In April, 1999, Betty traveled by small plane along the Northern California coastline from Point Sur to Point Cabrillo, north of Mendocino. She took over 500 35mm Fujichrome and 6x7 Provia transparencies, on assignment for a tourism magazine called California Seasons. Below is the introduction to the article along with two images made with her 6x7 Pentax: Point Reyes (above) and Pigeon Point (below).
Article and photographs © Betty Sederquist. All rights reserved.
From the air, the shoreline of northern California presents a vivid profile. Wrenched and split by earthquakes, pummeled and carved by storms, fangs of rock and detritus from unstable cliffs along our state's fabled coastline await unwary ships. On a clear day, the rocks and reefs grab the eyes of airplane sightseers, but from sea level the hazards are more subtle. Especially on this coastline's frequent foggy days, those dangers can be invisible until the moment reefs shred a ship's hull.
Before lighthouses and ship-guidance tools like GPS navigation came along, ships' navigators guiding their ships in low-visibility conditions were forced to grope their way along the coast using dead reckoning, a nautical term for educated guesses that make use of compass headings, currents, winds and traveling times. Occasionally, guesses were off, with fatal results: shipwrecks have resulted in the loss of hundreds of lives.
And so along came lighthouses. In 1853, the firm of Francis A. Gibbons and Francis Kelly was awarded the contract to build California's first seven lighthouses. The first West Coast light beamed in 1854 from the island of Alcatraz in San Francisco Bay. By 1858 16 West Coast lighthouses led ships to save haven. Eventually some 40 lights guided ships in California.
In the nineteenth and well into the twentieth century, a Fresnel lens perched in the top of each lighthouse augmented the feeble light of candles or a kerosene or sperm-oil lantern enough so that the beam could guide ships that were miles away. Invented by French physicist Augustin Fresnel in 1822 and manufactured with the help of French laborers-including poverty-stricken Parisian children-each lens consists of more than a thousand pieces of glass. The largest, called first-order lenses, can spread six feet in diameter and loom up to ten feet tall; a sixth-order lens, the smallest, stands only 16 inches tall. Endless polishing of this glass was a huge task for old-time lighthouse keepers. Today, low-maintenance airport-type beacons have replaced nearly all the Fresnel lenses.
Lighthouses were of course built on the most inhospitable stretches of coastline, places where storms, fog and rocky shores traditionally do their worst to unwary seafarers. Veteran seaman and Point Pinos lighthouse keeper Bruce Handy says, "Lighthouse locations were chosen by sea captains. They were about 50 miles apart, and more frequent in congested shipping areas."
One of the state's most dangerous hazards to navigation is St. George Reef, summit of an underwater volcano six miles offshore near Crescent City. In 1865 the sidewheel steamer Brother Jonathan slammed into the reef in heavy seas. The ship sank in minutes, with the loss of nearly 200 lives.
Obviously the reef needed someone to stand guard, but for years building a lighthouse was considered impossible. Then, in 1882, master lighthouse builder M.A. Ballantyne was given the go-ahead to build a lighthouse here. Ten years and more than $700,000 later, the 134-foot-high lighthouse was completed. Not only was the lighthouse the most expensive ever built in America, it was considered the most dangerous as well; several lighthouse keepers were killed while traveling to and from the treacherous reef. In 1951 three Coastsguardmen drowned when waves swamped their launch. Finally, the Coast Guard abandoned the lighthouse in 1972, replacing it with a buoy. The Del Norte County Historical Society Museum now displays St. George's Fresnel lens.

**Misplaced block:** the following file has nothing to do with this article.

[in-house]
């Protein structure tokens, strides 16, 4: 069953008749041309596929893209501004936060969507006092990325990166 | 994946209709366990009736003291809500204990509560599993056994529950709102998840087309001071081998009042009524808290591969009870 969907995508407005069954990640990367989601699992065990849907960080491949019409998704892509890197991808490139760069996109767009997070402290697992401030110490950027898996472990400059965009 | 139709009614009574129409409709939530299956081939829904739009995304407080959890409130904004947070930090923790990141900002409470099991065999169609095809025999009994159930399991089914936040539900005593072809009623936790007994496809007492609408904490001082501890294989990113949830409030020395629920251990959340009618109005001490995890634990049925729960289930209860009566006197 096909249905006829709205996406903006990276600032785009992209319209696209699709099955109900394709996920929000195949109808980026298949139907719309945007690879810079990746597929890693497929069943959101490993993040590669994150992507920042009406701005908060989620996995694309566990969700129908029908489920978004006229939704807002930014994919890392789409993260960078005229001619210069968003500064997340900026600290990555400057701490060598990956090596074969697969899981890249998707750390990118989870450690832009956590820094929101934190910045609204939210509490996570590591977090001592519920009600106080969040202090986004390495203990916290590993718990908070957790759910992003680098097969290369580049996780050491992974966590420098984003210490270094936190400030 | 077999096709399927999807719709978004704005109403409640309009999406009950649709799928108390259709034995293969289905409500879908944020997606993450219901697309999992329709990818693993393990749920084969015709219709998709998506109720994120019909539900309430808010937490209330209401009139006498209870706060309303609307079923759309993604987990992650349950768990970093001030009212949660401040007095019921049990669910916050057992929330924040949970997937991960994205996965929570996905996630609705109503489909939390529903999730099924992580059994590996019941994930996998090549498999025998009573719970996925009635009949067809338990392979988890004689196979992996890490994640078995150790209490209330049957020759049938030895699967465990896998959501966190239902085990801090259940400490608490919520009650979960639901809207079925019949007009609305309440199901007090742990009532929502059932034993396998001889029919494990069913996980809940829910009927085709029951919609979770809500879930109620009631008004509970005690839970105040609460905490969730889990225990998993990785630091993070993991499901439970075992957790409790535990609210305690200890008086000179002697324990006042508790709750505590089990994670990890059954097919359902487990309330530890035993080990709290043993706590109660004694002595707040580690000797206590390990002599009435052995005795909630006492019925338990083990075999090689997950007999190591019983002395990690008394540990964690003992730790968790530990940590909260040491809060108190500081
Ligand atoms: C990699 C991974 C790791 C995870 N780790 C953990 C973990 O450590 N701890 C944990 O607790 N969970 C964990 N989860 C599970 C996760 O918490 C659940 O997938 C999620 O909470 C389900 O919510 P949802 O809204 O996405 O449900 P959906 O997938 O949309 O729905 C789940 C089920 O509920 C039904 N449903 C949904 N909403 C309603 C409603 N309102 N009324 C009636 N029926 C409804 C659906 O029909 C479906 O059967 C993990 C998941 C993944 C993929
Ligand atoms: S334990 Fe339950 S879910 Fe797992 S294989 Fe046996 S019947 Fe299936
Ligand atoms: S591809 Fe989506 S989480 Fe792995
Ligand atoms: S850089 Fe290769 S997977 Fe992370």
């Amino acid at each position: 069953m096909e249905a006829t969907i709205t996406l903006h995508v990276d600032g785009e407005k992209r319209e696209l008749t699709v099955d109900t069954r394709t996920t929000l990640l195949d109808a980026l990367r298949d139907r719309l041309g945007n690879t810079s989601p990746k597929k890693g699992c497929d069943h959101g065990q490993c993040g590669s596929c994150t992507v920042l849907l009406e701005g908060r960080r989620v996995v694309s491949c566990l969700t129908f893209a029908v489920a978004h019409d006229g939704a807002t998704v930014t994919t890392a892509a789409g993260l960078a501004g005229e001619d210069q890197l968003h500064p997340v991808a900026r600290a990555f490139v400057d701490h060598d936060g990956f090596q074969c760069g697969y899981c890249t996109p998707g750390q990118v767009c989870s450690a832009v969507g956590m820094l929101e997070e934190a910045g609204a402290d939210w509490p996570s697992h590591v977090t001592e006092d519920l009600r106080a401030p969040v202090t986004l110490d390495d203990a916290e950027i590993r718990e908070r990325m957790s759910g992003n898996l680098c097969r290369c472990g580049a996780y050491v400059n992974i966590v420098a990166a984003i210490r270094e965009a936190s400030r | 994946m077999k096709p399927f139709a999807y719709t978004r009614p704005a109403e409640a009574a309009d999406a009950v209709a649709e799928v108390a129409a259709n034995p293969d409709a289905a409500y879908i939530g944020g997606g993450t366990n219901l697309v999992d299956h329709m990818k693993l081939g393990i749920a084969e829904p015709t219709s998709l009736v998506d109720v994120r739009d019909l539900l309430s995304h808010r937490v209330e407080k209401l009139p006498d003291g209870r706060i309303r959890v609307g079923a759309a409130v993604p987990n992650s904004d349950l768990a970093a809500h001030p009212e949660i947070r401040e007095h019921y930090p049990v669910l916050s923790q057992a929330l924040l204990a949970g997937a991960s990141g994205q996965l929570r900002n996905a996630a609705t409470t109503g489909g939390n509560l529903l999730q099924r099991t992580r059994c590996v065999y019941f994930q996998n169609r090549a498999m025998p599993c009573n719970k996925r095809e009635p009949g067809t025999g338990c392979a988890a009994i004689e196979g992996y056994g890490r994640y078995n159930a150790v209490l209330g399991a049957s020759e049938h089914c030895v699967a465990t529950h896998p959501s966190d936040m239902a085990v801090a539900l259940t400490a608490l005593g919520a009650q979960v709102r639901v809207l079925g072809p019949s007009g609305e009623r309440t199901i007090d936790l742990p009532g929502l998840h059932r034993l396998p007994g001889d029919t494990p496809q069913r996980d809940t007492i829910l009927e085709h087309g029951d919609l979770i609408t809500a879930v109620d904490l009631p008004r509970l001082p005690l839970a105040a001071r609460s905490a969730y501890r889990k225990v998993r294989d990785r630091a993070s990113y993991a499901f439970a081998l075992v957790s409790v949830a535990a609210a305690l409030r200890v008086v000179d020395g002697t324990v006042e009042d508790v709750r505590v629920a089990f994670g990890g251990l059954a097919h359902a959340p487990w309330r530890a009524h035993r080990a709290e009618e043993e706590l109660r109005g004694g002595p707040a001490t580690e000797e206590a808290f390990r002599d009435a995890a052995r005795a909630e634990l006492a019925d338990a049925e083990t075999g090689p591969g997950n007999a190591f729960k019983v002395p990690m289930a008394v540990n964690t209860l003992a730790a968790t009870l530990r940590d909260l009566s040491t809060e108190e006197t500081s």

Storms do their best to obliterate lighthouses. Dating from 1856, Battery Point, also near Crescent City, sits about 45 feet above the sea. Battery Point now hosts some 10,000 visitors a year, says Larry Schnider, who shares the lighthouse keeper job with his wife Nancy. Captain John Jeffrey took over the light in 1875 and with his wife Nellie and their children lived there for 39 years. In 1879 a huge wave dislodged the wall of their kitchen and knocked over a lighted stove. Flames engulfed the room, but a second wave quickly put out the fire. The 1964 Alaska earthquake sent tidal waves that engulfed much of downtown Crescent City. Fortunately, the waves hit the lighthouse at such an extreme angle that the lighthouse was spared.
A huge wave, too, once slammed into 128-year-old Trinidad Head Light, about 50 miles south of Crescent City. On December 14, 1914, one of the largest storm waves ever recorded smashed into the lighthouse, situated on a cliff 196 feet above the ocean. The wave broke windows and, until the lighthouse keeper quickly intervened, briefly stopped the mechanism rotating the light.
Fortunately, however, the Pacific Ocean usually lives up to its benign name. On such golden days visitors marvel at the lighthouses' intricate lenses, soaring architecture and tales of hardy lighthouse crews. They learn-with the help of hundreds of dedicated members of local lighthouse preservation groups-that lighthouses have an importance much greater than that of little buildings with a light on the top. Lighthouse keeper Bruce Handy tries to explain some of the mystique from a seaman's point of view: "The lighthouse is the last thing you see of your home port. And it's the first thing you see when you return." Because of Handy and other folks who passionately care about our California lighthouse past, it's possible to tour some of California's great guiding lights.